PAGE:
If the consumer accepts the sample stored for t1 but rejects the sample stored for t2, the exact time at which the consumer rejects the product occurs between t1 and t2 (t1 < T ≤ t2) and the data are interval censored. If, however, the consumer accepts all the samples, the point of rejection is after the last storage time observed (T > t3) and the data is right censored. The survival function S (t) can be defined as the probability of a consumer accepting a product stored for a time period longer than t, S (t) = P (T > t). Parametric models were be used to obtain precise estimates of the survival function (Klein & Moeschberger, 1997). Various distributions, including log-normal, Weibull, logistic, Gaussian, log logistic and exponential, were fitted to the data using R statistical software (R Development Core team, 2010). The end of shelf life for the low fat UHT milk stored at 45°C was estimated using a 50% rejection level. Only data from consumers that did not reject the freshest sample (6 d) were included in the analysis, as per Hough, Garitta, and Gómez, (2006).

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RESULTS AND DISCUSSION

The freshly packed low fat UHT milk used during this study showed satisfactory milk composition and microbiological quality (Table 3.2). Smit and Schönfeldt (2006) reported the values for the fat, protein and lactose content of low fat UHT milk as 1.86%, 3.33% and 4.9%, respectively. The nutritional values for the low fat UHT milk correlate well with these values. Literature state that UHT processing renders milk bacteriologically stable at ambient temperatures for several months (Lewis & Heppell, 2000; Valero et al., 2001). The microbiological quality of the freshly packed low fat UHT milk was very high with counts of <1 mL-1 E. coli, coliforms and spore formers and counts of <1.1000 mL-1 for total counts. The microbiological quality was maintained throughout the duration of the study, showing no significant increase for either total counts or aerobic spores (Table 3.3). These results complied with the specifications of the South African Bureau of Standards that states that heat-treated milk should not contain more than 50 colony forming units (cfu) per mL and should be free of any coliform bacteria, while UHT milk should be free of any bacteria.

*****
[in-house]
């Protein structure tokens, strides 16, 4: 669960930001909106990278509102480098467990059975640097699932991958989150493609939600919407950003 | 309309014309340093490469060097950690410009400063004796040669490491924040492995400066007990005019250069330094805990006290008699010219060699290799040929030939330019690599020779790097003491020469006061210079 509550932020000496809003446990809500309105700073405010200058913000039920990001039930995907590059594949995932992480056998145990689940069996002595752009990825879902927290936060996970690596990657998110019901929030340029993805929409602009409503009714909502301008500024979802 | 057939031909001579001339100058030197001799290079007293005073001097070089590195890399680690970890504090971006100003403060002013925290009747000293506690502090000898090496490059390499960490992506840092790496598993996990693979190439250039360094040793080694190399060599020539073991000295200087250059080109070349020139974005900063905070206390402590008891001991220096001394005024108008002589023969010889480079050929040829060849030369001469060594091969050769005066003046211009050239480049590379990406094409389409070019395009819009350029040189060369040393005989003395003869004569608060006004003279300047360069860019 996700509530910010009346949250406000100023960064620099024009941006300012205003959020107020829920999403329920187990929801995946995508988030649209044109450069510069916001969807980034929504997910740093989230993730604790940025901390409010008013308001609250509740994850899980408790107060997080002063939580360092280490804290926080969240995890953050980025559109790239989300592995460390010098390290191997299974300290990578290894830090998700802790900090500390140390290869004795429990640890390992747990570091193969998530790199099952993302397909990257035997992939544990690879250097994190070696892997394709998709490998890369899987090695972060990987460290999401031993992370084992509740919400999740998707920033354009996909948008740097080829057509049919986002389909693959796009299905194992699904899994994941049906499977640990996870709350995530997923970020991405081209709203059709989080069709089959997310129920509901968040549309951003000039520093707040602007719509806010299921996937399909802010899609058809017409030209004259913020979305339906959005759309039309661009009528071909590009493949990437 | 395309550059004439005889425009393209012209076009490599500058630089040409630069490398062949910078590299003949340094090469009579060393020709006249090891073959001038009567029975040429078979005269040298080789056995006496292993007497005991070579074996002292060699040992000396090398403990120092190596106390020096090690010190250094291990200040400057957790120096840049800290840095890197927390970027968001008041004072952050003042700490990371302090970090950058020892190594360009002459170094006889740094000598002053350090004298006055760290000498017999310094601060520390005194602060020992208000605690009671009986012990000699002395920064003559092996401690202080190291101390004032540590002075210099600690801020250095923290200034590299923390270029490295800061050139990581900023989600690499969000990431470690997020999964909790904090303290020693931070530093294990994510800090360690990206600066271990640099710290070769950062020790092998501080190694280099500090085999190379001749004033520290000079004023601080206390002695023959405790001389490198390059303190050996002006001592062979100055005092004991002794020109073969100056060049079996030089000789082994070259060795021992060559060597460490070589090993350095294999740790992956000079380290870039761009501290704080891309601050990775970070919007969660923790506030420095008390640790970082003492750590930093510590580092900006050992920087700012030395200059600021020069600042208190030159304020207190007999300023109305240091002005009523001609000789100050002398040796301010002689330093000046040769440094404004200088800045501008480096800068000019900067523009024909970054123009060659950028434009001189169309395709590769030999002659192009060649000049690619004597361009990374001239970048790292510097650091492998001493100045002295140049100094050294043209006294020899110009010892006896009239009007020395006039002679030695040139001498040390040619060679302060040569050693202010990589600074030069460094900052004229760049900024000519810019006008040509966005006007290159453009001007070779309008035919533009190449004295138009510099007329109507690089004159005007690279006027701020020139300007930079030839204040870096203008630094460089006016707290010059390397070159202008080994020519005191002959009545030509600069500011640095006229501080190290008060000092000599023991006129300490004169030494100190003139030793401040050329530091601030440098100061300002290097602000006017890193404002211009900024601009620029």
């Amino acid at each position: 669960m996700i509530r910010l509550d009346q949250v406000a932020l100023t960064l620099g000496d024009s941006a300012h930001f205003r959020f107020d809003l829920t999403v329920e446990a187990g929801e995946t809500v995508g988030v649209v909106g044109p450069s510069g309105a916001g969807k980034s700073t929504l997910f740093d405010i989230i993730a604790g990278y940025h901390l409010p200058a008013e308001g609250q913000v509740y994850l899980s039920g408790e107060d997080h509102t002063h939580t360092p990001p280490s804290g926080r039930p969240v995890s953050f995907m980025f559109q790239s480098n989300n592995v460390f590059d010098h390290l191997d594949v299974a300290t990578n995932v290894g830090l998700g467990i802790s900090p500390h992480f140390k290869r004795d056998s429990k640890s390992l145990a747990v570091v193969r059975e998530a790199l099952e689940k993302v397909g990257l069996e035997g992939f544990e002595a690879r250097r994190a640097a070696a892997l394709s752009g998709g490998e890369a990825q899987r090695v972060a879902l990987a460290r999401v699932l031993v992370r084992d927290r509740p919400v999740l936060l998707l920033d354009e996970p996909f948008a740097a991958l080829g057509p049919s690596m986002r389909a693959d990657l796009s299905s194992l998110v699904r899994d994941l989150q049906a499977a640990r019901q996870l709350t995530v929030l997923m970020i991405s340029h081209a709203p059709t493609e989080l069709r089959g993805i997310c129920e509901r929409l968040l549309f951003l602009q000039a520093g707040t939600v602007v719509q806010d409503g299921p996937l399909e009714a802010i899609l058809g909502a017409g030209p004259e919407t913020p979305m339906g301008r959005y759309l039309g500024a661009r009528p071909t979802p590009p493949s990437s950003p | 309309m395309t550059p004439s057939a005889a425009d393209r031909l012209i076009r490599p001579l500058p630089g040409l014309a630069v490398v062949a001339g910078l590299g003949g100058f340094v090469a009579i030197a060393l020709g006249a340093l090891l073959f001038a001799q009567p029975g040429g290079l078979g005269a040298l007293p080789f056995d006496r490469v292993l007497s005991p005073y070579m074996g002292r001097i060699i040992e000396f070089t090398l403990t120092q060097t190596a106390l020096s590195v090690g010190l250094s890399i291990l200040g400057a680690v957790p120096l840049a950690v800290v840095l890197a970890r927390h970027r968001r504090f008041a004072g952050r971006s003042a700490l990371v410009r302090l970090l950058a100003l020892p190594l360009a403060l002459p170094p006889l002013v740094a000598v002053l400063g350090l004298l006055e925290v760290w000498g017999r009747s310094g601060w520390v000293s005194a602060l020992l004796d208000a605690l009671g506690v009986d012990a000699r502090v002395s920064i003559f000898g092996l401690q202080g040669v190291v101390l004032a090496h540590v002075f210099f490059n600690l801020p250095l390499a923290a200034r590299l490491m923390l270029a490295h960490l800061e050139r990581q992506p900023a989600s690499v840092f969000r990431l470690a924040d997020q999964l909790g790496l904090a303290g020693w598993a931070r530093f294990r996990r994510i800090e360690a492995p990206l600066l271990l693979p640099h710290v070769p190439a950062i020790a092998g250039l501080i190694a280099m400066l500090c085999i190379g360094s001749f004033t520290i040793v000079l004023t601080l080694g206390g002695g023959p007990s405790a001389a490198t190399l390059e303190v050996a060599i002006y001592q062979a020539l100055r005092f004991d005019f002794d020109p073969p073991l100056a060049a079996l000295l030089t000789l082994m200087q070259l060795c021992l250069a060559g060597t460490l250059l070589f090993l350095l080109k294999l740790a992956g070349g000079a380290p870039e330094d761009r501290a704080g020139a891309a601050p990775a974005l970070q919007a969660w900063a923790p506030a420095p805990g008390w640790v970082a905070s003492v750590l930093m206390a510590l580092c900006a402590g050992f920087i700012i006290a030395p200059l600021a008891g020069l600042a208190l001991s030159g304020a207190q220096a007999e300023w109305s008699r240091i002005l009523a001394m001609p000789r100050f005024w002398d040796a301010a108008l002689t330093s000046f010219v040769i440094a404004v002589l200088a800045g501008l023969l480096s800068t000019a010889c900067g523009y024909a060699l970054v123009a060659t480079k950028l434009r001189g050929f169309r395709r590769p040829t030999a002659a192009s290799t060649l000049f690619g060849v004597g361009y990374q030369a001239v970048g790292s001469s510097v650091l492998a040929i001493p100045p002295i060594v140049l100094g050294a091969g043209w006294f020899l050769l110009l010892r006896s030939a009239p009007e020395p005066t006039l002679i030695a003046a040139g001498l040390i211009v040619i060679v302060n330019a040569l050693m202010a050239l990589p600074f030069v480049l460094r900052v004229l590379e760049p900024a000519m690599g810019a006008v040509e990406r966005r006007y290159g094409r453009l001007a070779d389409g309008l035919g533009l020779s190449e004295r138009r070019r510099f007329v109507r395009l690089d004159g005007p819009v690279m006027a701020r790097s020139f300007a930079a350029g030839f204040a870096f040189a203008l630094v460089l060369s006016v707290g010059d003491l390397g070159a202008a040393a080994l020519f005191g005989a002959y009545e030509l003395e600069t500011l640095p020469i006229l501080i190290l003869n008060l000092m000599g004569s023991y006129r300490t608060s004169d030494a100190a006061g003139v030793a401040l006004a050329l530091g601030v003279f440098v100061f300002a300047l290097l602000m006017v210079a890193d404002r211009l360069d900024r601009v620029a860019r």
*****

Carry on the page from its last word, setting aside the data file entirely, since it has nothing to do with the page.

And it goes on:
TABLE OF CONTENTS :

  • CHAPTER 1 : INTRODUCTION
    • 1.1 References
  • CHAPTER 2 : LITERATURE REVIEW
    • 2.1 MILK PROCESSING
    • 2.2 UHT PROCESSING
    • 2.2.1 Direct UHT system
    • 2.2.2 Indirect UHT system
    • 2.2.3 Aseptic packaging
    • 2.3 SHELF LIFE OF UHT MILK
    • 2.3.1 Factors affecting UHT milk quality
    • 2.3.2 Measures taken to reduce sensory defects in UHT milk
    • 2.3.3 Measures taken to reduce enzymatic and consistency defects in UHT milk
    • 2.3.4 Shelf life estimation UHT milk
    • 2.4 CONCLUSION
    • 2.5 REFERENCES
  • CHAPTER 3 : MULTIVARIATE ACCELERATED SHELF LIFE TEST OF LOW FAT UHT MILK
    • 3.1 INTRODUCTION
    • 3.2 MATERIALS AND METHODS
    • 3.2.1 Samples and sample preparation
    • 3.2.2 Sensory evaluation of UHT milk
    • 3.2.3 Cut-off point determination using survival analysis
    • 3.2.4 Nutritional and microbiological analyses of low fat UHT milk
    • 3.2.5 Statistical data analysis
    • 3.3 RESULTS AND DISCUSSION
    • 3.4 CONCLUSION
    • 3.5 REFERENCES
  • CHAPTER 4 : SURVIVAL ANALYSIS, CONSUMER PERCEPTION AND PHYSICO-CHEMICAL ANALYSIS OF LOW FAT UHT MILK STORED FOR DIFFERENT TIME PERIODS
    • 4.1 INTRODUCTION
    • 4.2 METHODS AND MATERIALS
    • 4.2.1 Consumer evaluation
    • 4.2.2 Physico-chemical analysis
    • 4.2.3 Enzymatic reactions
    • 4.2.4 Statistical data analysis
    • 4.3 RESULTS AND DISCUSSION
    • 4.3.1 Survival analysis
    • 4.3.2 Consumers’ liking and CATA
    • 4.3.3 Physico-chemical and enzymatic reactions
    • 4.3.4 Correspondence analysis
    • 4.4 CONCLUSION
    • 4.5 REFERENCES
  • CHAPTER 5 : THE EFFECT OF LEGUME PROTEASE INHIBITORS ON NATIVE MILK AND BACTERIAL PROTEASES
    • Abstract
    • 5.1 INTRODUCTION
    • 5.2 MATERIALS AND METHODS
    • 5.2.1 Materials and chemicals
    • 5.2.2 Protease inhibitor extraction
    • 5.2.3 Characterization of protein extract
    • 5.2.4 Inhibition of bacterial protease and plasmin activity in buffer
    • 5.2.5 Inhibition of bacterial protease and plasmin activity in low fat UHT milk
    • 5.2.6 Statistical analysis
    • 5.3 RESULTS AND DISCUSSION
    • 5.3.1 Characterization of the protein extracts from legume seeds
    • 5.3.2 Inhibition of protease activity in buffer
    • 5.3.3 Inhibition of protease activity in low fat UHT milk
    • 5.4 CONCLUSION
    • 5.5 REFERENCES
  • CHAPTER 6 : GENERAL DISCUSSION
    • 6.1 SHELF LIFE METHODOLOGIES
    • 6.2 LOW FAT UHT MILK SHELF LIFE ESTIMATION AND APPLICATION
    • 6.3 PROTEASE INHIBITION IN UHT MILK
    • 6.4 REFERENCES
  • CHAPTER 7 : CONCLUSIONS

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Sensory and enzymatic factors associated with defects in low fat UHT milk